Roy Hodgson emerged from the scoreless draw against Fulham to say he was “very pleased with the performance” despite having a meagre three shots over the 90 minutes with none on target. In many ways a fitting comment a week or so after he said fans who wanted the club to show some drive should be “careful”.
Hodgson cited Charlton Athletic by way of a warning for fans who has asked the players show more energy on the pitch, a misguided pushback from the Palace manager, given Alan Curbishley himself provided year after year of top half finishes – something he has not achieved.
The fans are not asking for strong top half finish, let alone a European qualification spot. They aren’t asking for the club to spend £100s of millions, or to play a fusion of tiki-taka and gegenpress. The wish is simple – with the squad he has at disposal, to have more than 35 efforts on goal in a month, have more than 22 shots on target in 11 games and perhaps score a goal in a cup.
A lot has been made about Hodgson being a Croydon boy and a Palace fan. There is no doubt that is true, but despite those long-rooted links to the club, the way he sets his teams up to play only points to him not understanding the club or the fans.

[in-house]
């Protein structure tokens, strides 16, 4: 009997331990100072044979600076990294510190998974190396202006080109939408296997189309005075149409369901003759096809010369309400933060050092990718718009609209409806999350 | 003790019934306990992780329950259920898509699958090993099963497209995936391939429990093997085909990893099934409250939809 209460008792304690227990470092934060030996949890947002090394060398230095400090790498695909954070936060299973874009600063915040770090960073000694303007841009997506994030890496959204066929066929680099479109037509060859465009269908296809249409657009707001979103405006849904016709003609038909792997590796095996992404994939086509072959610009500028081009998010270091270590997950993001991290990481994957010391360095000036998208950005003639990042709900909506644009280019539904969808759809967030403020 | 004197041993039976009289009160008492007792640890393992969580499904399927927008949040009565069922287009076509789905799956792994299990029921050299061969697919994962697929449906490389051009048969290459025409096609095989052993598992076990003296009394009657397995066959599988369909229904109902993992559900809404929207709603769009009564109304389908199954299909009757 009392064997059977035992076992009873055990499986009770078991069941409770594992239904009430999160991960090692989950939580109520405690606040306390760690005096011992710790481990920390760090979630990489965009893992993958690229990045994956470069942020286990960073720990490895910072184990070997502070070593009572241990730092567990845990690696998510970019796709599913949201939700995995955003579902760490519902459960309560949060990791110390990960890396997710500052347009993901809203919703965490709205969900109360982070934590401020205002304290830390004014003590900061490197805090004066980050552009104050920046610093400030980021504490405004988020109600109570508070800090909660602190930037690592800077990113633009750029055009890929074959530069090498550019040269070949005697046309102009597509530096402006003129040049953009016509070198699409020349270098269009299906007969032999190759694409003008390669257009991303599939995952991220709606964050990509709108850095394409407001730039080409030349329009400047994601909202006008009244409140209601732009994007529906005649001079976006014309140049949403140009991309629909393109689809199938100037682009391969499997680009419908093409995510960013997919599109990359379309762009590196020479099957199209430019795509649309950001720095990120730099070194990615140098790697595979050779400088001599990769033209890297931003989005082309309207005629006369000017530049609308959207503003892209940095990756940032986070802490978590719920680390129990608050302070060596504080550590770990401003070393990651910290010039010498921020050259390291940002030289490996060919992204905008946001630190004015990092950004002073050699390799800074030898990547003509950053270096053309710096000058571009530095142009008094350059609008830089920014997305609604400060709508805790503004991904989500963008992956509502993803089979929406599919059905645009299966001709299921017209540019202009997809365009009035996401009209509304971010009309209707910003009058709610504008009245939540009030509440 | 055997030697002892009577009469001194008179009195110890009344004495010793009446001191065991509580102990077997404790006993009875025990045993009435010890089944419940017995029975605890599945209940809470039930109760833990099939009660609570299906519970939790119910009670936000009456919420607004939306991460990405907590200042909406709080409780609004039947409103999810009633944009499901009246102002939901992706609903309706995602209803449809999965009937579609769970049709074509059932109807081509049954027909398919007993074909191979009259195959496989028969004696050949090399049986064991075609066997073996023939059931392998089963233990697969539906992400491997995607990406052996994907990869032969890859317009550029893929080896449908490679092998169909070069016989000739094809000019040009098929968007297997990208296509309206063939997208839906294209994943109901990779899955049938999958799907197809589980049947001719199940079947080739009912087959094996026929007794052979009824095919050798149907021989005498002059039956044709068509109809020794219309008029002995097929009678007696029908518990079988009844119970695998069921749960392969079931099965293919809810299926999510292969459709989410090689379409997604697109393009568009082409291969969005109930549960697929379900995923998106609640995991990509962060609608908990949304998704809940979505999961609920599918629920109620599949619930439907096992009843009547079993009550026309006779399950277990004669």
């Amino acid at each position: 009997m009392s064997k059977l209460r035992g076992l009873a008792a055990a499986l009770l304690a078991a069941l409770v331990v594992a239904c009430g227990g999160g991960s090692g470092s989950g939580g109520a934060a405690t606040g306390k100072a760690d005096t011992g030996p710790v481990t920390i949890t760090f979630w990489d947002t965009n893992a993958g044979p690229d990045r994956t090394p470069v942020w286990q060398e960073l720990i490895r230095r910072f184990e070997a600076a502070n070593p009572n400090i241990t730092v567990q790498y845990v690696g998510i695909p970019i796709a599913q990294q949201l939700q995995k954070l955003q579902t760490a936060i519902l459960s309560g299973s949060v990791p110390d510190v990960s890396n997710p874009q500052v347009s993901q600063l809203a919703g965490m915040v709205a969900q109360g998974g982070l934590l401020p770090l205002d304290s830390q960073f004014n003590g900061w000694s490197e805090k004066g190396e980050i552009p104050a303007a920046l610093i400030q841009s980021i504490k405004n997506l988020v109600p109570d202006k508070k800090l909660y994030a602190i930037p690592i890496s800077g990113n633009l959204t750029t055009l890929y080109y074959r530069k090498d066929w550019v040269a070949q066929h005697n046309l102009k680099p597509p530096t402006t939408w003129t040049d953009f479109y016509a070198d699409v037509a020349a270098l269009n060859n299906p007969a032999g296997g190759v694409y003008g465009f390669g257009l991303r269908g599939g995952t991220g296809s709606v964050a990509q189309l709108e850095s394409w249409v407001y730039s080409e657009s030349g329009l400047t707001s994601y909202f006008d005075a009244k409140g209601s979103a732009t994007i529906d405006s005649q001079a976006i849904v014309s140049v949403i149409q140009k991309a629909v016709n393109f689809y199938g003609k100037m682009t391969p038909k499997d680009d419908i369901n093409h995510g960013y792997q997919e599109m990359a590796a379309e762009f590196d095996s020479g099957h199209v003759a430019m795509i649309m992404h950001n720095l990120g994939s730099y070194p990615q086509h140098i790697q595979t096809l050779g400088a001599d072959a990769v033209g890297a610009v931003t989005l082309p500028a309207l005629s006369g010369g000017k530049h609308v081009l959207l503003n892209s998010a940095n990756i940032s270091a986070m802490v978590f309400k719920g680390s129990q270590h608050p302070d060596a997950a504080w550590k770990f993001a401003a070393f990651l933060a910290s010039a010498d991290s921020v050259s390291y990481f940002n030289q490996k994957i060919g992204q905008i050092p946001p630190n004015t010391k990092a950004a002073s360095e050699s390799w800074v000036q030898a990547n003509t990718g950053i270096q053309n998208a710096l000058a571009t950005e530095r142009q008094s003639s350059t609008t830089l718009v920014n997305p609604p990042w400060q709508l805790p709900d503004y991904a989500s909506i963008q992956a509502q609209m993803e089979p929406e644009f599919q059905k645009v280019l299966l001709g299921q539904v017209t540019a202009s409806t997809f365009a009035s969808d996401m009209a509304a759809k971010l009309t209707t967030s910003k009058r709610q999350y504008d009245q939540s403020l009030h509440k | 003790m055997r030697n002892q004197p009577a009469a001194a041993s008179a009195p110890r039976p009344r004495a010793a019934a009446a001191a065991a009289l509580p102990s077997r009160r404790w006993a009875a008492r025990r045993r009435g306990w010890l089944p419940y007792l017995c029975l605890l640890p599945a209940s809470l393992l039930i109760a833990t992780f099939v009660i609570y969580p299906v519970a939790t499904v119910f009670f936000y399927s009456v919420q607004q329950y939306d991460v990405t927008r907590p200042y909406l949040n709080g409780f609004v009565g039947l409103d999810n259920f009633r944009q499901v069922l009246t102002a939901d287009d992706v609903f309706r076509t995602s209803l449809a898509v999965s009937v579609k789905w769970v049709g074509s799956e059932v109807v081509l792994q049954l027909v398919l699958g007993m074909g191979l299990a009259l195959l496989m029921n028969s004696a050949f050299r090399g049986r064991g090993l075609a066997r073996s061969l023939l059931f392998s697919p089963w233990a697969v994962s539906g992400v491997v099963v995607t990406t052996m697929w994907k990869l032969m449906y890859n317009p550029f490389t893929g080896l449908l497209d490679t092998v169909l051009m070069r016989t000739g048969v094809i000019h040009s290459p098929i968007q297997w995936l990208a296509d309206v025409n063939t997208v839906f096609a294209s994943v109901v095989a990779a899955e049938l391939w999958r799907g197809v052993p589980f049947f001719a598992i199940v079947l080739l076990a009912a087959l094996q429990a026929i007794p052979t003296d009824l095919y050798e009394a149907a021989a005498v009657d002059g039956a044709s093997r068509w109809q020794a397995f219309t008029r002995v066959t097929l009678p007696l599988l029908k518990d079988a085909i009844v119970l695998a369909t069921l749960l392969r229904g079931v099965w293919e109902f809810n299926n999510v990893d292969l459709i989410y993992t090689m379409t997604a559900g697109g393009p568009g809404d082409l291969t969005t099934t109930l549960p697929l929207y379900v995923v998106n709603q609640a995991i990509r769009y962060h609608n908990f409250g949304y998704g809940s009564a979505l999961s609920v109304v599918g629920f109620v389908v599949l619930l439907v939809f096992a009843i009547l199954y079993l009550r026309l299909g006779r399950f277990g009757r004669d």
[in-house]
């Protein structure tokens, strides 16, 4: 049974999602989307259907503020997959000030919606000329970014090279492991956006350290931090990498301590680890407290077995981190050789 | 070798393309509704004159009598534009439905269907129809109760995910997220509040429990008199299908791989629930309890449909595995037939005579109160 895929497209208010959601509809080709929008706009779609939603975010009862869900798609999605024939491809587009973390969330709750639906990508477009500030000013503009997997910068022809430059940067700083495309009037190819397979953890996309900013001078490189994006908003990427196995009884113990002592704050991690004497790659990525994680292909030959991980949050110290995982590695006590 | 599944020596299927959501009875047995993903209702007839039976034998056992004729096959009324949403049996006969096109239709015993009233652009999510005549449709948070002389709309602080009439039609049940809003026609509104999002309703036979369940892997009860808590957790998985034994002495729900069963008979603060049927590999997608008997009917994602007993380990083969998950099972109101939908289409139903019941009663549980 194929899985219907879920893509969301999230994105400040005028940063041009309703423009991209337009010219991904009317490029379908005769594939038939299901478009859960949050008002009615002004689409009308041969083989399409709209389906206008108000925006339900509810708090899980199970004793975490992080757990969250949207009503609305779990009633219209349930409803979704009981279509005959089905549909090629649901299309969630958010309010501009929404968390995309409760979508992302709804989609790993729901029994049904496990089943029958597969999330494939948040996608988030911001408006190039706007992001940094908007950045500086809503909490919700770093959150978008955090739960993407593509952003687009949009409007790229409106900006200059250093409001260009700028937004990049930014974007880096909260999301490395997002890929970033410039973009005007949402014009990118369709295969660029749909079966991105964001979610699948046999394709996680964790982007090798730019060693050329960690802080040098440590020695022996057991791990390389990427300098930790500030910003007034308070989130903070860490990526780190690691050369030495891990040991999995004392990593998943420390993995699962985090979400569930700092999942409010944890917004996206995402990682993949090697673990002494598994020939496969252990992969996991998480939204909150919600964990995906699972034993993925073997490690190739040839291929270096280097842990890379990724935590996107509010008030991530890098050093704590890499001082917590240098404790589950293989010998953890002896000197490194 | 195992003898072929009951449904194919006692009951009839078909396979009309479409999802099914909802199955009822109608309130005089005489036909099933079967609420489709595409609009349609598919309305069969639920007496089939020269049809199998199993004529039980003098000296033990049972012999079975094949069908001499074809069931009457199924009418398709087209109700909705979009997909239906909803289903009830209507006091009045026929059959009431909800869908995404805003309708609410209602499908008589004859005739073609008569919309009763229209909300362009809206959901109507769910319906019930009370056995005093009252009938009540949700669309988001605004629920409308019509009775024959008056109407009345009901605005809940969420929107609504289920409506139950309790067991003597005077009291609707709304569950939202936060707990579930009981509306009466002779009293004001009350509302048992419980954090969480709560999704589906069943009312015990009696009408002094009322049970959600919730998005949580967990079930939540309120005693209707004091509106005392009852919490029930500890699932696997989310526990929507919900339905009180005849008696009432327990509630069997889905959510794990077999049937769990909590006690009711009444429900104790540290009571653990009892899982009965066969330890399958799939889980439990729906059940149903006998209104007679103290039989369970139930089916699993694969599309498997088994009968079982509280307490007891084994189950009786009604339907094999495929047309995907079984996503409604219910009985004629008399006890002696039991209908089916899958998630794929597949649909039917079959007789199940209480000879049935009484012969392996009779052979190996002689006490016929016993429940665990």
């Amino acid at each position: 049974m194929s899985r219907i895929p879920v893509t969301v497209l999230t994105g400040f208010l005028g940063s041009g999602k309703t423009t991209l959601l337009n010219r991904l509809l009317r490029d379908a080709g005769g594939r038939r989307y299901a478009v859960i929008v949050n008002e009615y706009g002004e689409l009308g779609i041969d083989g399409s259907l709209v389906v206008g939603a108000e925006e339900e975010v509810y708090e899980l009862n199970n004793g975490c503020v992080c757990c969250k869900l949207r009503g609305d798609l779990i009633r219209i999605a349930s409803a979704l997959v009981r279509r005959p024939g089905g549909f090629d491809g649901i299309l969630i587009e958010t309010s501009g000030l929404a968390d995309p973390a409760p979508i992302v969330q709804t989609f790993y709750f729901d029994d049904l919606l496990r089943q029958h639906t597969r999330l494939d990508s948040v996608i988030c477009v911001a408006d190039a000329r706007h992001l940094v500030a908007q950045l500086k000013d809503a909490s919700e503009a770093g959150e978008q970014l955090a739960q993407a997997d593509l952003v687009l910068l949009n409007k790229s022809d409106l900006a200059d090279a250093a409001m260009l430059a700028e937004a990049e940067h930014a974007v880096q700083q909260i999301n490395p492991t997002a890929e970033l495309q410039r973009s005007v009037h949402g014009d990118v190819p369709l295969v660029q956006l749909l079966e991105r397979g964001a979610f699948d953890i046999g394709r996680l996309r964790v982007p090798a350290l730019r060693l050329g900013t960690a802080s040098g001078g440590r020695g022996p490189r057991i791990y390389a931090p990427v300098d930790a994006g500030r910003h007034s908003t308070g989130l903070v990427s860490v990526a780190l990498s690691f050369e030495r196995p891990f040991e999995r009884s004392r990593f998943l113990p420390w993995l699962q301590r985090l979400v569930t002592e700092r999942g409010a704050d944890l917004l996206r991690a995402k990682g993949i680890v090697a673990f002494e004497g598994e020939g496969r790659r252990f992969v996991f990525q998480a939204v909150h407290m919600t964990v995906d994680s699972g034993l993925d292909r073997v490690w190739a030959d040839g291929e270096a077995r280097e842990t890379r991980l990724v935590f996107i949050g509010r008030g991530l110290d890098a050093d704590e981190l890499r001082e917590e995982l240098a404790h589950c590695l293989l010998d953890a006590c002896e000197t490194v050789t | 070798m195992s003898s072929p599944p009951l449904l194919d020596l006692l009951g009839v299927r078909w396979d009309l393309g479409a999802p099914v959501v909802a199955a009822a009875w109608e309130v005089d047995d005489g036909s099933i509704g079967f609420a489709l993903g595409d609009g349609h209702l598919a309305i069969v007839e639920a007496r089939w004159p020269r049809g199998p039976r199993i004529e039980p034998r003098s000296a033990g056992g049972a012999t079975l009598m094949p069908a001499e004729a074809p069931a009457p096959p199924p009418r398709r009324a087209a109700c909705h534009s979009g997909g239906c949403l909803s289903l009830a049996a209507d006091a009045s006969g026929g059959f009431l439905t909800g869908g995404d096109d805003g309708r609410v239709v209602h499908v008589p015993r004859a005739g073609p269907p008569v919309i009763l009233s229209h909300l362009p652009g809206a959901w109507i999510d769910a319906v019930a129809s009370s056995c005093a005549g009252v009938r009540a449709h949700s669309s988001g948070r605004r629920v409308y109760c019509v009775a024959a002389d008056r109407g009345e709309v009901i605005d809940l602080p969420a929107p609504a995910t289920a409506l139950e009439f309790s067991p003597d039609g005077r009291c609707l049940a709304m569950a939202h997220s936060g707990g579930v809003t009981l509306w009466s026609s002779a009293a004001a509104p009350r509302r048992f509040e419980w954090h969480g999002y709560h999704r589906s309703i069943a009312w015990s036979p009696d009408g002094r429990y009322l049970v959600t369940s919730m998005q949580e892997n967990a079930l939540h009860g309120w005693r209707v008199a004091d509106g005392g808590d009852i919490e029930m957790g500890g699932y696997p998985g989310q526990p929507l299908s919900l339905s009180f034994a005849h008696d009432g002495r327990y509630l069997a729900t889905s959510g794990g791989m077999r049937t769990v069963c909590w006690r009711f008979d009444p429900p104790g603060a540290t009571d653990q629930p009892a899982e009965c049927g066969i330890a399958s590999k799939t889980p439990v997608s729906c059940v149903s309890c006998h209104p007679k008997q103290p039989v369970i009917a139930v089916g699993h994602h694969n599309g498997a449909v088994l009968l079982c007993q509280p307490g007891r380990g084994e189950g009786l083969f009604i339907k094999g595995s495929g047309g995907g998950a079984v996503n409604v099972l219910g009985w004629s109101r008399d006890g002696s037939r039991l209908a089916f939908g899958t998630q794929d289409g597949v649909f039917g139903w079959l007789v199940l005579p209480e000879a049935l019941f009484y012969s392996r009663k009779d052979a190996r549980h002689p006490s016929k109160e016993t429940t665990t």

The focus against Fulham was not to get 13 points ahead of them. Instead, it seemed from the moment the match started to keep the gap to 10 points. Attacking players were instructed to stop Fulham playing rather than letting Eberechi Eze, Jordan Ayew and Andros Townsend try and hurt their opponent. Rather than letting Christian Benteke be the focal point of our attack, his role was to be the focal point of our defence. The aim for him was not to score goals, it was to stop Fulham from starting plays from the back. Understandable against some opponents, sure. But against a promoted side in the bottom three who had won four games all season?
This is the crossroad of ambition that Crystal Palace find themselves at – and where Hodgson misunderstands what exactly ambition is. For the manager and those still ingrained in their support of him, four points from two games without Wilfried Zaha is a good outcome. For others, while the points return is good, the process has not been – two shots on target in 180 minutes against two sides below Palace in the table. It is not sustainable and it is stifling.
For some, the counter to the above will simply be to look at the points return. Yes, it is the best at this point since promotion to the Premier League. And there is a comfortable cushion to the bottom three. But all of that makes the point for ambition more – without being in a scrap for points, why is the football so guarded? Why is there such rigidity in formation? Why is there little squad rotation? Why, when a game against an opponent in the bottom three is 0-0, is Hodgson’s first substitution to bring on a defensive midfielder for an attacking one?
Ambition is not a taboo word, and no manager should be shaming the fanbase for having whatever ambition they see fit. Palace fans in this instance are not asking for a lot – just some hope on the pitch, some escapism from a pandemic-ridden world and some wing-play. That is our ambition; if the manager sees that and warns us to be “careful”, then it is a huge indicator that we are not a good match anymore.